China's Slowing Economic Growth Negative for Indonesia
The weakening growth trend of the Chinese economy may not have ended yet. Despite the nation's gross domestic product (GDP) growth rebounding to 6.9 percent year-on-year (y/y) in 2017, its economy is expected to cool in 2018 as a government-led crackdown on debt risks and factory pollution drags on overall activity in the world's second-largest economy. This is a problem for Indonesia as well because China is Indonesia's biggest trading partner.
It is estimated that for each (additional) 1 percent GDP growth of China, the Indonesian economy is lifted 0.1 percent due to growing exports from Indonesia to China. Based on data from Statistics Indonesia (BPS), non-oil & gas exports to China reached USD $21.32 billion in full-year 2017, up 41 percent (y/y) from the preceding year, partly on the back of the rebounding Chinese economy last year and strengthening commodity prices.
However, China's economic growth is expected to slow to the range of 6.3 - 6.5 percent (y/y) in 2018 - the Year of the Dog in Chinese astrology - which would make it the country's lowest annual GDP growth rate since 1990.
Recently, the Deutsche Bank released a report - 2018 China Economic Outlook - in which it states that, after a good 2017, China will be facing several structural challenges in the five years ahead.
The year 2017 was a good year for the Chinese economy due to strong consumer and service-sector growth, while the nation's property market boom continued in tier 3 cities. The government's supply-side reforms made a positive impact reflected by improved industrial profits. Meanwhile, the global economic environment was also conducive, with strong growth in Japan and Europe. Market volatility remained under control, while China's currency (renminbi) was strong against the weak US dollar.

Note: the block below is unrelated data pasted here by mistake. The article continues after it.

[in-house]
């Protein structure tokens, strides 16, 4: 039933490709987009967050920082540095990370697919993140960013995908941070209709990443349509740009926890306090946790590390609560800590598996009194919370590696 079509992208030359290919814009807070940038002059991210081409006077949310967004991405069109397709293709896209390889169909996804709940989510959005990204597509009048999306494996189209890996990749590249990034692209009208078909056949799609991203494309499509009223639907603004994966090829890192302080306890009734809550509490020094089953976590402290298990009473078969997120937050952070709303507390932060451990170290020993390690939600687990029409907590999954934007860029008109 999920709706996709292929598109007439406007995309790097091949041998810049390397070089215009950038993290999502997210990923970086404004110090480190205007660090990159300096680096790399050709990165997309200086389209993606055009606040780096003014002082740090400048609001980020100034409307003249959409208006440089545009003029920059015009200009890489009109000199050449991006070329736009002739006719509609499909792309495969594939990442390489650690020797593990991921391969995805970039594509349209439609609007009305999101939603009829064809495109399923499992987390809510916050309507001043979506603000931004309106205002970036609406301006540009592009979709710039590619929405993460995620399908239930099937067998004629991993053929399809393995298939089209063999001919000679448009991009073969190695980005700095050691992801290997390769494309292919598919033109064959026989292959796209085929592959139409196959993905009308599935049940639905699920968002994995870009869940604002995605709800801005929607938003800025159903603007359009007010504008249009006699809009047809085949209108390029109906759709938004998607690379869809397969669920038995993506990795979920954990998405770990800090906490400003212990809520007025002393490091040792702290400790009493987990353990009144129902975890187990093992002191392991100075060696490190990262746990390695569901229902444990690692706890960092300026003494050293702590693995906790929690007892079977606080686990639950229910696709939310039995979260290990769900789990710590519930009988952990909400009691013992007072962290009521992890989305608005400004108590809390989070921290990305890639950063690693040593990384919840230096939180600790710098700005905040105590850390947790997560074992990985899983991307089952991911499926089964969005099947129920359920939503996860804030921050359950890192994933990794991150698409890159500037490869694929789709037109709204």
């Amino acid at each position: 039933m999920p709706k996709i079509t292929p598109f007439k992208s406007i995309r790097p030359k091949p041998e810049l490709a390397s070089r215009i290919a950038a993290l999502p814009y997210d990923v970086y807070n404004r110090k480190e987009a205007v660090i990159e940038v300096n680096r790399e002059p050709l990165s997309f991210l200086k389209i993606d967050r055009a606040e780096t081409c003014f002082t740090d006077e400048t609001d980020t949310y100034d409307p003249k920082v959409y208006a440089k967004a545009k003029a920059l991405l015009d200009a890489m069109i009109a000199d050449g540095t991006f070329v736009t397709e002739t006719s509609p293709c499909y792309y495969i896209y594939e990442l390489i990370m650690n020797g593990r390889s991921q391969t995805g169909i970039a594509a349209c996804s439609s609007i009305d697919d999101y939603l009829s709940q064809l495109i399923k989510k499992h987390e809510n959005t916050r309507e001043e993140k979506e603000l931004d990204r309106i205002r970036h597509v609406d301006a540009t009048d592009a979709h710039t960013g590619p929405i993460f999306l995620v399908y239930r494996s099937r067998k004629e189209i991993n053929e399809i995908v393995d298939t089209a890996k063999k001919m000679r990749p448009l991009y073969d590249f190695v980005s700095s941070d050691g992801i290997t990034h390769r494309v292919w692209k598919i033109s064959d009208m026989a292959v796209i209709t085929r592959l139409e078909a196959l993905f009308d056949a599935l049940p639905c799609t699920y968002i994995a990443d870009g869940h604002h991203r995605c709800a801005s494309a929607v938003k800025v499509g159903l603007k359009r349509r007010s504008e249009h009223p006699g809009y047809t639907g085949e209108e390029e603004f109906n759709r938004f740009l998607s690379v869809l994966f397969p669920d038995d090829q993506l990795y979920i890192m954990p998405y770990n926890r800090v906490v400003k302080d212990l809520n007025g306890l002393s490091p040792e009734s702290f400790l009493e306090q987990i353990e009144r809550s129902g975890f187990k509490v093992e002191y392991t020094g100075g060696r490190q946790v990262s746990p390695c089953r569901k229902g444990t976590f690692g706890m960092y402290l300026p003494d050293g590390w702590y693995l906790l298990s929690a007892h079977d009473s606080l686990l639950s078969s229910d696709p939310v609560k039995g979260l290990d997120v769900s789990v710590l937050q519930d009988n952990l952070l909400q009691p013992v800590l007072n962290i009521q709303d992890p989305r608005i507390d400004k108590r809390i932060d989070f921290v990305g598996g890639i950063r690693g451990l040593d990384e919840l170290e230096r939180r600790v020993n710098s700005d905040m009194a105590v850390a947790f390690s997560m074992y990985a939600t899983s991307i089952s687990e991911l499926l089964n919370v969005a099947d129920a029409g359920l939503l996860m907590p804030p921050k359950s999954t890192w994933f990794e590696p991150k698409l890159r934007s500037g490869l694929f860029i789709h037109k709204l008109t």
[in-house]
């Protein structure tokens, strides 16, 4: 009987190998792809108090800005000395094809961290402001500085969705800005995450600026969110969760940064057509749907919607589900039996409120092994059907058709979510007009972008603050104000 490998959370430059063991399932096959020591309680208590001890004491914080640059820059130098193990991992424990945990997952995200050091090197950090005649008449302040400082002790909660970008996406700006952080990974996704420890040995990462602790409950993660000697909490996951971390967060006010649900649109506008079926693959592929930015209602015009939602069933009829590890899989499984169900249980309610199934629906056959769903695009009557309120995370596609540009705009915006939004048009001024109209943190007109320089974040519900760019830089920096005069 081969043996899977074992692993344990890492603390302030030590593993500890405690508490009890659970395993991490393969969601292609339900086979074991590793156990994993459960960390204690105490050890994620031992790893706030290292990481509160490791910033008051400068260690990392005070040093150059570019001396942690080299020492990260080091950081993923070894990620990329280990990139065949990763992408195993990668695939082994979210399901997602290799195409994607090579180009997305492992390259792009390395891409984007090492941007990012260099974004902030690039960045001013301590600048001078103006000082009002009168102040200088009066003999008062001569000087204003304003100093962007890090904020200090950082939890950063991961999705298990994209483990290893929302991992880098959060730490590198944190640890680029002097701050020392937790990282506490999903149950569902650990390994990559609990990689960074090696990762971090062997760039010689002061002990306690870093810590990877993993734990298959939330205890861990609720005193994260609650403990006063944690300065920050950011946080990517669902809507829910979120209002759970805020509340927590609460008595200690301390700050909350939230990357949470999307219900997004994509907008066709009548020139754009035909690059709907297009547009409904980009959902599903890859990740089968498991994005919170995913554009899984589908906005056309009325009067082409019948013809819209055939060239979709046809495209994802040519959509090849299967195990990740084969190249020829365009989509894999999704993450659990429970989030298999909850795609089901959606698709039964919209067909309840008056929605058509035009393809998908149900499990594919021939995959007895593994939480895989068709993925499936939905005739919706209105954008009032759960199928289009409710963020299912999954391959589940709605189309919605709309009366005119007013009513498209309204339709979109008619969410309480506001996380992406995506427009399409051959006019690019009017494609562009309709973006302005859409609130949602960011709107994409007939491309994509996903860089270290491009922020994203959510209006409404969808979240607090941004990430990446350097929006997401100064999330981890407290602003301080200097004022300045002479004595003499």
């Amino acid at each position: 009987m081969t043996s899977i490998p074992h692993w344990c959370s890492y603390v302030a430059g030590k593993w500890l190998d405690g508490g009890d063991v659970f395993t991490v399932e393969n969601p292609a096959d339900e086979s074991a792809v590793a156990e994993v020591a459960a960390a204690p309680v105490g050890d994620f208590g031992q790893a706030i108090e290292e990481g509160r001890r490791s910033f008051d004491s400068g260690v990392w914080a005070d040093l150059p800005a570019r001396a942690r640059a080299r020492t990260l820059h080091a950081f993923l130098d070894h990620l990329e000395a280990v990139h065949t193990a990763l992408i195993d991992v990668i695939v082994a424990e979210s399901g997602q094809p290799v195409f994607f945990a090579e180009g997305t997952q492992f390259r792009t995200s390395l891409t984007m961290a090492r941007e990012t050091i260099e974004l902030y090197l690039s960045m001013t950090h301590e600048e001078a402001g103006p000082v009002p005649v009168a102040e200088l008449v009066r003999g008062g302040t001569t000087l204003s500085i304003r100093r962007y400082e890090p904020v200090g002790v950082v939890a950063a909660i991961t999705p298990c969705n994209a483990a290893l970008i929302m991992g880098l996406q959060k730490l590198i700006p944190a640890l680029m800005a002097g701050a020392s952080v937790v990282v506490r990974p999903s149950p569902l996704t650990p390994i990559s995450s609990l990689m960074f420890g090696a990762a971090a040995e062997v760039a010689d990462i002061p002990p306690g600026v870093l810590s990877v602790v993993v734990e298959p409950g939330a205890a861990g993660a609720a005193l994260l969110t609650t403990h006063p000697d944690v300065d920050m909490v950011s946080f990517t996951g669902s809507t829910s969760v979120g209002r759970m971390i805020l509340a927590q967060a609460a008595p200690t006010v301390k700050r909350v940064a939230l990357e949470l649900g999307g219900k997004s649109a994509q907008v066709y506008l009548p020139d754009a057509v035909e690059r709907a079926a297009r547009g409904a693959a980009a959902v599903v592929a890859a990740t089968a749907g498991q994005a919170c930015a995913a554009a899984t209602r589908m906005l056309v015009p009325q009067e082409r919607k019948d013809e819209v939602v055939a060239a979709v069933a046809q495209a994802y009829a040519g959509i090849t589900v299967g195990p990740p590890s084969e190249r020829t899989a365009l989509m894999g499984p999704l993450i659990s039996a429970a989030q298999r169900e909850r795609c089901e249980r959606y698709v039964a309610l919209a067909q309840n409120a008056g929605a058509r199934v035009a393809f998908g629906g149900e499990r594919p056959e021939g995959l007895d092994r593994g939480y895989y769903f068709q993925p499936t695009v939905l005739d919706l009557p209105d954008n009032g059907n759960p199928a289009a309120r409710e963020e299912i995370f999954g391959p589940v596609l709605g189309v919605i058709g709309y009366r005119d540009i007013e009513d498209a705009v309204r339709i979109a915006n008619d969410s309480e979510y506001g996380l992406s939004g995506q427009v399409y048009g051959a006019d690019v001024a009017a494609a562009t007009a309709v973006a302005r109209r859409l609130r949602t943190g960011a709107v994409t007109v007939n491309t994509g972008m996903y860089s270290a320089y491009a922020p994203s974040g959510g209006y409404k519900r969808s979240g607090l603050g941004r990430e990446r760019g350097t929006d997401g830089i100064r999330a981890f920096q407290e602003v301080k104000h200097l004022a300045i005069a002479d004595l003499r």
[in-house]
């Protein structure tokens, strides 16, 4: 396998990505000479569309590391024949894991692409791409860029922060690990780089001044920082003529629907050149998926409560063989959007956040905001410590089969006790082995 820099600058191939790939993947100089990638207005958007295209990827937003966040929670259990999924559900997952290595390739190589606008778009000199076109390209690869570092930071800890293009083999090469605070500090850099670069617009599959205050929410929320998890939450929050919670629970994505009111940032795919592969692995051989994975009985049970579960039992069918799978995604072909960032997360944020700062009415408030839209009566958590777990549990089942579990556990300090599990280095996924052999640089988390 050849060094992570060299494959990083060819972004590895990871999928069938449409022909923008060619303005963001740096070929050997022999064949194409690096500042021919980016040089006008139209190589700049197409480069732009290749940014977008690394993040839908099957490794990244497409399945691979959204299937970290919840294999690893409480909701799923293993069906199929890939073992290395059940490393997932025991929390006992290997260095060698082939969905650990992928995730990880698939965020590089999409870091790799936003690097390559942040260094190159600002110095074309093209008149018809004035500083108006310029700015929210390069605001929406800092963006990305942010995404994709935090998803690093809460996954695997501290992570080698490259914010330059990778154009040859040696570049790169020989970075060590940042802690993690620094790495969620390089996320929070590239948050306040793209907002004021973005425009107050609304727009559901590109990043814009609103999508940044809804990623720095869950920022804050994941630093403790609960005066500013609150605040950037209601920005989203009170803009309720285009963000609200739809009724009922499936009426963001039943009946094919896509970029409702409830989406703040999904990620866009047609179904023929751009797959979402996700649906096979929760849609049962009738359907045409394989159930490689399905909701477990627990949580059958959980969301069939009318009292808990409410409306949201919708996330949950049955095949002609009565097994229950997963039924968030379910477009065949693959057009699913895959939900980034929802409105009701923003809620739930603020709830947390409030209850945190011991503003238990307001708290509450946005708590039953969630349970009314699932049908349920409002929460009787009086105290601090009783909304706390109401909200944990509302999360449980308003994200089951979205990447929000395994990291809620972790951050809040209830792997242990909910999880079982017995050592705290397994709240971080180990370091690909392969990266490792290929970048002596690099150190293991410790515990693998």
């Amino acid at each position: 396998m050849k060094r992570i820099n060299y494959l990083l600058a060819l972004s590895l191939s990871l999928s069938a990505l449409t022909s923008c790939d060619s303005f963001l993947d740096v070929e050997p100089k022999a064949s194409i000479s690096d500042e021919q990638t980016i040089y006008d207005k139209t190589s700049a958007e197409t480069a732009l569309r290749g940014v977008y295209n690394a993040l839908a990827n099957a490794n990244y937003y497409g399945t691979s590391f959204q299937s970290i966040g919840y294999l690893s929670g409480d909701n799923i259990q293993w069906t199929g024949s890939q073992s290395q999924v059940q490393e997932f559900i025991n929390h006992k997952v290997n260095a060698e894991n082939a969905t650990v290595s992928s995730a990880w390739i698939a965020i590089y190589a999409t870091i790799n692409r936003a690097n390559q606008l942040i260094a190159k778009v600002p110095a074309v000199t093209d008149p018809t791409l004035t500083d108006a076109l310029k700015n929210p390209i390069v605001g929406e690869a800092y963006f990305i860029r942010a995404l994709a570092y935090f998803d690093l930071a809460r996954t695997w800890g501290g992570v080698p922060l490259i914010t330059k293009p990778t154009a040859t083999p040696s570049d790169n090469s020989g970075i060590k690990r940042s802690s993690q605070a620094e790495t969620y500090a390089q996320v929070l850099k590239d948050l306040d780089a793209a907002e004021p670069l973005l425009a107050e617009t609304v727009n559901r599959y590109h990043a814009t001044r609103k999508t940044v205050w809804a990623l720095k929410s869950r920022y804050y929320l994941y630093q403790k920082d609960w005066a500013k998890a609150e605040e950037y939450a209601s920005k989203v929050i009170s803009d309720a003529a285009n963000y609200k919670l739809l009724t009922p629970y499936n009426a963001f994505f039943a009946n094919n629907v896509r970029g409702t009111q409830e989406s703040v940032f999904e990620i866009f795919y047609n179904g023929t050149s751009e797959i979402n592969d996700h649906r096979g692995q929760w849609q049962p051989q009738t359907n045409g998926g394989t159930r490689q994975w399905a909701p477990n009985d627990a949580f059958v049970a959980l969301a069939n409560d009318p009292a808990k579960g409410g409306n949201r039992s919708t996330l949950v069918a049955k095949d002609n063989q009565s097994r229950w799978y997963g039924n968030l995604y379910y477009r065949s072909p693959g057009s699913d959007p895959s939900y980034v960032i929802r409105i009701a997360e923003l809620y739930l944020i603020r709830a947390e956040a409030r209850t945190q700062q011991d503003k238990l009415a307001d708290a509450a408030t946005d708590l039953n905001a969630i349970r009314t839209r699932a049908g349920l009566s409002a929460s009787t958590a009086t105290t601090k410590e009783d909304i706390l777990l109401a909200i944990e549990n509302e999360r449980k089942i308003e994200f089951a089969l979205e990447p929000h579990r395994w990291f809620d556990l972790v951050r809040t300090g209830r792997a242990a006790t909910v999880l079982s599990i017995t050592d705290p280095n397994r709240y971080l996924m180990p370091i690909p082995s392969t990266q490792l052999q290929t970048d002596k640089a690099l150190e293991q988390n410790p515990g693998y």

However, Deutsche Bank sees several challenges for China in the next five years. Firstly, looming tightening monetary policies around the globe (including interest rate hikes), specifically in the USA, European Union and Japan. This may mean that China's central bank also needs to implement a tighter monetary policy. Secondly, China's labor force is shrinking (from 787 million individuals in 2016 to 785.5 million in 2017), while demographically speaking the population is ageing, hence implying the availability of less human resources for the industry sector). Thirdly, there is limited investment in the nation's property and infrastructure, hence their roles as growth drivers are being curtailed.
Meanwhile, the economy of China is also still in its shift from investment-driven to consumption-driven. However, the Deutsche Bank expect to see medium-to-high end consumption in China emerging as a new growth engine in 2018.
Economic Data China - GDP & Inflation:
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